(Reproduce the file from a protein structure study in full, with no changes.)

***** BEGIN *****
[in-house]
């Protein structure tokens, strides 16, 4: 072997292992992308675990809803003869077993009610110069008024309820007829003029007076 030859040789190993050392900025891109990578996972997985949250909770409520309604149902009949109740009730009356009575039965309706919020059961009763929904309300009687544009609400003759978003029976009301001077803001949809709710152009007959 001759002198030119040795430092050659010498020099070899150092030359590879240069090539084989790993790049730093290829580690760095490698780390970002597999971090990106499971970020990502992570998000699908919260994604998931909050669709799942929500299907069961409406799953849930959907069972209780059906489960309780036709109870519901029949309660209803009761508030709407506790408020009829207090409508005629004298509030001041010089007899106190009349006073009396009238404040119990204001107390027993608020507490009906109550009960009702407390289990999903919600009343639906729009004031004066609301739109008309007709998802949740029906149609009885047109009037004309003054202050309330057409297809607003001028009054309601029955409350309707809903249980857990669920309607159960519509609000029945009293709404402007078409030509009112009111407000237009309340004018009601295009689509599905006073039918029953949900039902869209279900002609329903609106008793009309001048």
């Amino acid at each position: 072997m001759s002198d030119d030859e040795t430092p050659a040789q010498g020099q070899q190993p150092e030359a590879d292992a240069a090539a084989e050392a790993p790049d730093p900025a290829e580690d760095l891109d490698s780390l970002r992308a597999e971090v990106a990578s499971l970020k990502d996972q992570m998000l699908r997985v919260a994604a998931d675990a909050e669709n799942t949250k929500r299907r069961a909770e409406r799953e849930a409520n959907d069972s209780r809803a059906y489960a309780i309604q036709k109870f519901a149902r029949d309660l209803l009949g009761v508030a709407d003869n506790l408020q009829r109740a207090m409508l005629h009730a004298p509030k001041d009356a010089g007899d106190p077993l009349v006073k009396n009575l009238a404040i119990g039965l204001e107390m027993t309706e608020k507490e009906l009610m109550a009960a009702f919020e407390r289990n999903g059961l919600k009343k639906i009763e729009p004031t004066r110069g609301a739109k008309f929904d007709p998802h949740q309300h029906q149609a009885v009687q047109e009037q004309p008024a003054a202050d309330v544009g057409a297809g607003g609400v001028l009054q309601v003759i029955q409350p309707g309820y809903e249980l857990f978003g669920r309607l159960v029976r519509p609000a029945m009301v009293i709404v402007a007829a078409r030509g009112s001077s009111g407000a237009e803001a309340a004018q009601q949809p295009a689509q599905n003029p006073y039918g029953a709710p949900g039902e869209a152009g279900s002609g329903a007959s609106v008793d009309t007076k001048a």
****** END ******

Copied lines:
[in-house]
């Protein structure tokens, strides 16, 4: 072997292992992308675990809803003869077993009610110069008024309820007829003029007076 030859040789190993050392900025891109990578996972997985949250909770409520309604149902009949109740009730009356009575039965309706919020059961009763929904309300009687544009609400003759978003029976009301001077803001949809709710152009007959 001759002198030119040795430092050659010498020099070899150092030359590879240069090539084989790993790049730093290829580690760095490698780390970002597999971090990106499971970020990502992570998000699908919260994604998931909050669709799942929500299907069961409406799953849930959907069972209780059906489960309780036709109870519901029949309660209803009761508030709407506790408020009829207090409508005629004298509030001041010089007899106190009349006073009396009238404040119990204001107390027993608020507490009906109550009960009702407390289990999903919600009343639906729009004031004066609301739109008309007709998802949740029906149609009885047109009037004309003054202050309330057409297809607003001028009054309601029955409350309707809903249980857990669920309607159960519509609000029945009293709404402007078409030509009112009111407000237009309340004018009601295009689509599905006073039918029953949900039902869209279900002609329903609106008793009309001048």
């Amino acid at each position: 072997m001759s002198d030119d030859e040795t430092p050659a040789q010498g020099q070899q190993p150092e030359a590879d292992a240069a090539a084989e050392a790993p790049d730093p900025a290829e580690d760095l891109d490698s780390l970002r992308a597999e971090v990106a990578s499971l970020k990502d996972q992570m998000l699908r997985v919260a994604a998931d675990a909050e669709n799942t949250k929500r299907r069961a909770e409406r799953e849930a409520n959907d069972s209780r809803a059906y489960a309780i309604q036709k109870f519901a149902r029949d309660l209803l009949g009761v508030a709407d003869n506790l408020q009829r109740a207090m409508l005629h009730a004298p509030k001041d009356a010089g007899d106190p077993l009349v006073k009396n009575l009238a404040i119990g039965l204001e107390m027993t309706e608020k507490e009906l009610m109550a009960a009702f919020e407390r289990n999903g059961l919600k009343k639906i009763e729009p004031t004066r110069g609301a739109k008309f929904d007709p998802h949740q309300h029906q149609a009885v009687q047109e009037q004309p008024a003054a202050d309330v544009g057409a297809g607003g609400v001028l009054q309601v003759i029955q409350p309707g309820y809903e249980l857990f978003g669920r309607l159960v029976r519509p609000a029945m009301v009293i709404v402007a007829a078409r030509g009112s001077s009111g407000a237009e803001a309340a004018q009601q949809p295009a689509q599905n003029p006073y039918g029953a709710p949900g039902e869209a152009g279900s002609g329903a007959s609106v008793d009309t007076k001048a």